In a tomosynthesis implementation, and unlike conventional radiographic mammography techniques, it is less critical for the breast tissue to be compressed to a substantially uniform thickness or to significantly reduce thickness. Furthermore, as the tissue structures that overlap in 2D imaging can be resolved with tomosynthesis the breast tissue does not require compression in order to spread out the tissue. That is, due to the nature of the tomosynthesis image acquisition process, the breast tissue need not be thin and of uniform thickness in order to generate useful diagnostic images. Likewise, the ultrasound image acquisition does not require that the breast tissue be of uniform thickness. Thus, in certain embodiments the upper plate 152 may rotatably conform to the compressed breast or approach the lower plate 150 at an angle such that, when engaged, the paddles or plates 150, 152 are not essentially parallel to one another but, instead, remain at an angle with respect to one another. Such accommodative compression may reduce patient discomfort by at least partly conforming to the shape of the breast tissue. In addition, the flexible paddle may, to some extent, conform to the shape of the breast.
In the depicted implementation of
In one implementation, the tomosynthesis data acquisition and image-processing module 136 communicates with the X-ray detector 126 and typically receives data from the X-ray detector 126, such as a plurality of sampled analog signals or digitized signals resulting from exposure of the X-ray detector to X-rays. The tomosynthesis data acquisition and image-processing module 136 may convert the data to digital signals/images (e.g., projection images) suitable for processing and/or may process sampled digital and/or analog signals/images to generate volumetric images of the breast tissue which may, in turn, be displayed on the display module 140.
The operator interface 138 can be used to customize settings for the tomosynthesis imaging and for effecting system level configuration changes as well as for allowing operator activation and operation of the tomosynthesis imaging system 120. In the depicted embodiment, the operator interface 138 is connected to the system controller 132, image-processing module 136, and the display module 140.
Shown in conjunction with the tomosynthesis imaging subsystem components discussed above are ultrasound imaging system components that may be present in a combined (i.e., multi-modality) system. In the depicted example, the ultrasound imaging subsystem includes an ultrasound probe 160, an ultrasound data acquisition and image-processing module 162, which includes beam-formers and image reconstruction and processing circuitry, an operator interface 166, a display module 168 and a printer module 170. In a multi-modality imaging system based upon both X-ray and ultrasound techniques, certain of these components or modules may be partially or fully integrated to perform image acquisition and processing for both systems. Alternatively, in other implementations, both the X-ray and ultrasound subsystems may be largely autonomous from one another, with separate user workstations or interfaces as well as separate scan subsystems.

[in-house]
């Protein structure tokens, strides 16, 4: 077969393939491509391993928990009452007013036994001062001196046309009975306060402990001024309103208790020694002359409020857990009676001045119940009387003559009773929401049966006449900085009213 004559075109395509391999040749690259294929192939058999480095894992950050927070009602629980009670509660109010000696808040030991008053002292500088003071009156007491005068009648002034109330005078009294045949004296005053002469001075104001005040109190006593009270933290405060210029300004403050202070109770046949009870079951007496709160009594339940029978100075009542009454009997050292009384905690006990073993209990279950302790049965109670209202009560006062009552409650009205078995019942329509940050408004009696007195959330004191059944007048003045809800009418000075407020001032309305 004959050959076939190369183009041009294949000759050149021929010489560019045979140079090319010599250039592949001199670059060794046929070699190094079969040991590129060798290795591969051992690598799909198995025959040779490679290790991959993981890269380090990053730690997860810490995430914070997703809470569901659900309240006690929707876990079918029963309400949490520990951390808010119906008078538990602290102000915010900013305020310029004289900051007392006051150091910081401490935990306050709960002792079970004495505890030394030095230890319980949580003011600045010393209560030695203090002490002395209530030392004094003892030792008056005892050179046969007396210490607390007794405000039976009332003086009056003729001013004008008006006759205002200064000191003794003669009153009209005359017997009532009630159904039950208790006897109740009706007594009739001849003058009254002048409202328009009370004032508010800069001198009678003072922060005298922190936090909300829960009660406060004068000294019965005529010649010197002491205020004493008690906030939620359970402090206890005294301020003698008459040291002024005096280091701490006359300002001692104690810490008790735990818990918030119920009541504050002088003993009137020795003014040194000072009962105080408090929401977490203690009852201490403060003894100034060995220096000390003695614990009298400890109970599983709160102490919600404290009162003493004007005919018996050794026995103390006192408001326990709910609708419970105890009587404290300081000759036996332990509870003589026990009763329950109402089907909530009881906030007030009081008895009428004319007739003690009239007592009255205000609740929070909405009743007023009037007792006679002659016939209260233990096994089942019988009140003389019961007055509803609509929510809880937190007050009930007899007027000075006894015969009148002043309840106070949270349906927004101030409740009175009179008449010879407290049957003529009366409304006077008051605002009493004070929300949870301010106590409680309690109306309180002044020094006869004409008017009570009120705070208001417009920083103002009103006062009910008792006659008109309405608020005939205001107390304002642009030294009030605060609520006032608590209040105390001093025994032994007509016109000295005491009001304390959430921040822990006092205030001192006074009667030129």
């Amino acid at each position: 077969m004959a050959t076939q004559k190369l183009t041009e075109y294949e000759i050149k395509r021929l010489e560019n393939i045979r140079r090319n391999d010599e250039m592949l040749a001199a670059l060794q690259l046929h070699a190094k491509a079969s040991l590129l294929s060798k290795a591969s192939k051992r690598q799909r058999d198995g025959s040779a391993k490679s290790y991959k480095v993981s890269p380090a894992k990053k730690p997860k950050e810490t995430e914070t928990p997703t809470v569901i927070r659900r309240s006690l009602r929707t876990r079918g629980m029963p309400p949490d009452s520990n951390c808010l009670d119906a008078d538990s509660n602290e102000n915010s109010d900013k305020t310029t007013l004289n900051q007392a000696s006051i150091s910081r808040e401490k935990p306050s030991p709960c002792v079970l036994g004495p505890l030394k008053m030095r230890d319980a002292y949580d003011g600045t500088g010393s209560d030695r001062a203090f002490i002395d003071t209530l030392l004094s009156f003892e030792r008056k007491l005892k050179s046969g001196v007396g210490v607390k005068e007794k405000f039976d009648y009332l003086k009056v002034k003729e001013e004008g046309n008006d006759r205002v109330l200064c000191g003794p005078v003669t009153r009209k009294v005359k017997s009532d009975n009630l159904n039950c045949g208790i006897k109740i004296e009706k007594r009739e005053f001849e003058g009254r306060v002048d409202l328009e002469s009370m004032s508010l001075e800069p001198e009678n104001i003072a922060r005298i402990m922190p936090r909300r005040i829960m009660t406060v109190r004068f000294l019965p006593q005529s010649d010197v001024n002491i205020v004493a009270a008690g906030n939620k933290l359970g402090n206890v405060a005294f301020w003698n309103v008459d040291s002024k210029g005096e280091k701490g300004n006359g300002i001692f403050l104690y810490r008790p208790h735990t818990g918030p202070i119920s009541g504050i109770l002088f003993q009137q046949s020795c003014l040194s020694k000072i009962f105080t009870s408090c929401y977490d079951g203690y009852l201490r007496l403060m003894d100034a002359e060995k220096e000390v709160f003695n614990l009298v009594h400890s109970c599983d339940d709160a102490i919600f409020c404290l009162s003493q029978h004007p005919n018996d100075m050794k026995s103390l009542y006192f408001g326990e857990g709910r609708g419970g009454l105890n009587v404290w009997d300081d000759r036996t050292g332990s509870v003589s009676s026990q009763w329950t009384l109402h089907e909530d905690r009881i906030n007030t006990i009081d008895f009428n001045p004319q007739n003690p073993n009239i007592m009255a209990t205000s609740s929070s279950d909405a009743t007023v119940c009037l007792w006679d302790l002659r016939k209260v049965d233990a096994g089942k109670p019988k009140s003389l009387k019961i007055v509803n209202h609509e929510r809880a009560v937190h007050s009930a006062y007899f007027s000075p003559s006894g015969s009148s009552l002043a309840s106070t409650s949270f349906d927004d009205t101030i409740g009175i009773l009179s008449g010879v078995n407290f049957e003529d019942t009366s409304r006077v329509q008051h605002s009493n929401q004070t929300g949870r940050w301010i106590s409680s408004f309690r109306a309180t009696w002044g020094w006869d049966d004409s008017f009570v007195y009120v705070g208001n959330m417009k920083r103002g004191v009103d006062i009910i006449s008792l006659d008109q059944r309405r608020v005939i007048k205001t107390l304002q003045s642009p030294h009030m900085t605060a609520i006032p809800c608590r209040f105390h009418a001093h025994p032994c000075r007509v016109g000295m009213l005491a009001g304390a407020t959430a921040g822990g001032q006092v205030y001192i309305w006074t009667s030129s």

In certain embodiments, the ultrasound imaging subsystem uses the ultrasound probe 160 for transmitting a plurality of ultrasound signals into an object, such as the breast tissue of a patient being imaged, and for receiving a plurality of reflected ultrasound signals from the tissue. In certain implementations, the ultrasound imaging subsystem may employ beam steering techniques to help image all areas of the breast tissue. The reflected ultrasound signals from the tissue convey information about thickness, size, and location of various tissues, organs, tumors, and anatomical structures in relation to transmitted ultrasound signals. The plurality of reflected ultrasound signals received by the ultrasound probe 160 are processed for constructing a volumetric image of the object.
In certain embodiments, movement and operation of the ultrasound probe 160 is automated. In these embodiments, the ultrasound probe 160 may be automatically brought into contact with the tissue being imaged or with the overlying sonolucent paddle structure 152 compressing the breast tissue. The ultrasound probe 160 may then be moved via a mechanical subsystem (e.g., motion controller/automation module 114 of
The ultrasound data acquisition and image-processing module 162 sends signals to and receives information from the ultrasound probe 160 during an imaging procedure. Thus, the ultrasound data acquisition and image-processing module 162 may control the strength, beam focus or forming, duration, phase, and frequency of the ultrasound signals transmitted by the ultrasound probe 160, and may decode the information contained in the plurality of reflected ultrasound signals from the tissue to a plurality of discernable electrical and electronic signals. Once the information is obtained, an ultrasound image of the object located within a region of interest is reconstructed in accordance with generally known reconstruction techniques.